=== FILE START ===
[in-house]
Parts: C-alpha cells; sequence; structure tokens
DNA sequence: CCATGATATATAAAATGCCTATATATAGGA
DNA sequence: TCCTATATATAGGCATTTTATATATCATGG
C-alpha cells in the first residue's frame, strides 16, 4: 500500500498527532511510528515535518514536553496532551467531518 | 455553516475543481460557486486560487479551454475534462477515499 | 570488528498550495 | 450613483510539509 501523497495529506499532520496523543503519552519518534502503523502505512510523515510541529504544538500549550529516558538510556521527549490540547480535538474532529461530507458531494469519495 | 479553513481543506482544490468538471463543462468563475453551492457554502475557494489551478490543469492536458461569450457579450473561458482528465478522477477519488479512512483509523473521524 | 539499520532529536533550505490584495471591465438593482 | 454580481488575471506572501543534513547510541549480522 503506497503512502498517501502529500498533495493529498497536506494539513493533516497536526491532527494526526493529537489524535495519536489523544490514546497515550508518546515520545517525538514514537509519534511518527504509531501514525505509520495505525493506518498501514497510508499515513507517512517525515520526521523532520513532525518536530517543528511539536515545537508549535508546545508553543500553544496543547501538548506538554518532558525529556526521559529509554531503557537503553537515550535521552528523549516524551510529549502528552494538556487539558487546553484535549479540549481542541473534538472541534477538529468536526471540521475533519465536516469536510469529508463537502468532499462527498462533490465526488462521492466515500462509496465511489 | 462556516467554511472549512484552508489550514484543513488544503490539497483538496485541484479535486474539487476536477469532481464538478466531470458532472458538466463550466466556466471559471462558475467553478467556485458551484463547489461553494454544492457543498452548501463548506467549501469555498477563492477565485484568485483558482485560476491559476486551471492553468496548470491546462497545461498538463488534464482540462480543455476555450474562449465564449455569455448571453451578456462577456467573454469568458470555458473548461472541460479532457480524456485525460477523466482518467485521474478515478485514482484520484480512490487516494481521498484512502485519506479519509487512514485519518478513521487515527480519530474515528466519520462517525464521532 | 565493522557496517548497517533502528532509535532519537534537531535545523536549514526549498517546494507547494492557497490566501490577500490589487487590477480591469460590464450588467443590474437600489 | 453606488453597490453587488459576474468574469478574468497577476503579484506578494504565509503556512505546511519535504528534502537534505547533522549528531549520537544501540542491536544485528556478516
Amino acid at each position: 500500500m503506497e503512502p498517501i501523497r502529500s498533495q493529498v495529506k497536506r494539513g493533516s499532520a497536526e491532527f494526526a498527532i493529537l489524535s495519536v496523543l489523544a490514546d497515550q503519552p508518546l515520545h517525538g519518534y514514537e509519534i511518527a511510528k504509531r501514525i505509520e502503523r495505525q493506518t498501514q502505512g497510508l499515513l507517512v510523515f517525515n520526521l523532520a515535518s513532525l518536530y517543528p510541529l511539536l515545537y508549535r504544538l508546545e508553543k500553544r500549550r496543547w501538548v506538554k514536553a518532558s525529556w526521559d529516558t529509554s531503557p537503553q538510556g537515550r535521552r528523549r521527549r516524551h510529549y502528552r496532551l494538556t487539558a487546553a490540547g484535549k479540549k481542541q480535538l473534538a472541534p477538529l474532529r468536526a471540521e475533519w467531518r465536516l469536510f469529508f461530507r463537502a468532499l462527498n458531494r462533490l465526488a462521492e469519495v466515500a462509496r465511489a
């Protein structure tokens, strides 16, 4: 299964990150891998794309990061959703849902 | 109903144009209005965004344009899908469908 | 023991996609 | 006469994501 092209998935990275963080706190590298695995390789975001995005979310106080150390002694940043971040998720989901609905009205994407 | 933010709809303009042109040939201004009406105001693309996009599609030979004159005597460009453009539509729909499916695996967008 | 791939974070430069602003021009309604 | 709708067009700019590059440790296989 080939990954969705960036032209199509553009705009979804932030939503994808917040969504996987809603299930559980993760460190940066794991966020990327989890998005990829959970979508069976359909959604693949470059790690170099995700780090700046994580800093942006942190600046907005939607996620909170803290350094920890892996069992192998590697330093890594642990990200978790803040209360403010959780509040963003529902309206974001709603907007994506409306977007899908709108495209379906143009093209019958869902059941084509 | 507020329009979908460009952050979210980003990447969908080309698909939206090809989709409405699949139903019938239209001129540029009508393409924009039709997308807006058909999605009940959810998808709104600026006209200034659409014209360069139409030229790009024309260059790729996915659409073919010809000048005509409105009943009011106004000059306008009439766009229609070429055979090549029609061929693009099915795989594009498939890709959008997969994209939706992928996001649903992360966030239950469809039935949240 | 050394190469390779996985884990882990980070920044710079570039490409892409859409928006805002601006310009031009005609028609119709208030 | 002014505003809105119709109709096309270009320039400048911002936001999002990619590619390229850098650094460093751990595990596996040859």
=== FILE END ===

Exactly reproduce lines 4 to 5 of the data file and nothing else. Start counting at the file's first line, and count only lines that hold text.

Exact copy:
DNA sequence: TCCTATATATAGGCATTTTATATATCATGG
C-alpha cells in the first residue's frame, strides 16, 4: 500500500498527532511510528515535518514536553496532551467531518 | 455553516475543481460557486486560487479551454475534462477515499 | 570488528498550495 | 450613483510539509 501523497495529506499532520496523543503519552519518534502503523502505512510523515510541529504544538500549550529516558538510556521527549490540547480535538474532529461530507458531494469519495 | 479553513481543506482544490468538471463543462468563475453551492457554502475557494489551478490543469492536458461569450457579450473561458482528465478522477477519488479512512483509523473521524 | 539499520532529536533550505490584495471591465438593482 | 454580481488575471506572501543534513547510541549480522 503506497503512502498517501502529500498533495493529498497536506494539513493533516497536526491532527494526526493529537489524535495519536489523544490514546497515550508518546515520545517525538514514537509519534511518527504509531501514525505509520495505525493506518498501514497510508499515513507517512517525515520526521523532520513532525518536530517543528511539536515545537508549535508546545508553543500553544496543547501538548506538554518532558525529556526521559529509554531503557537503553537515550535521552528523549516524551510529549502528552494538556487539558487546553484535549479540549481542541473534538472541534477538529468536526471540521475533519465536516469536510469529508463537502468532499462527498462533490465526488462521492466515500462509496465511489 | 462556516467554511472549512484552508489550514484543513488544503490539497483538496485541484479535486474539487476536477469532481464538478466531470458532472458538466463550466466556466471559471462558475467553478467556485458551484463547489461553494454544492457543498452548501463548506467549501469555498477563492477565485484568485483558482485560476491559476486551471492553468496548470491546462497545461498538463488534464482540462480543455476555450474562449465564449455569455448571453451578456462577456467573454469568458470555458473548461472541460479532457480524456485525460477523466482518467485521474478515478485514482484520484480512490487516494481521498484512502485519506479519509487512514485519518478513521487515527480519530474515528466519520462517525464521532 | 565493522557496517548497517533502528532509535532519537534537531535545523536549514526549498517546494507547494492557497490566501490577500490589487487590477480591469460590464450588467443590474437600489 | 453606488453597490453587488459576474468574469478574468497577476503579484506578494504565509503556512505546511519535504528534502537534505547533522549528531549520537544501540542491536544485528556478516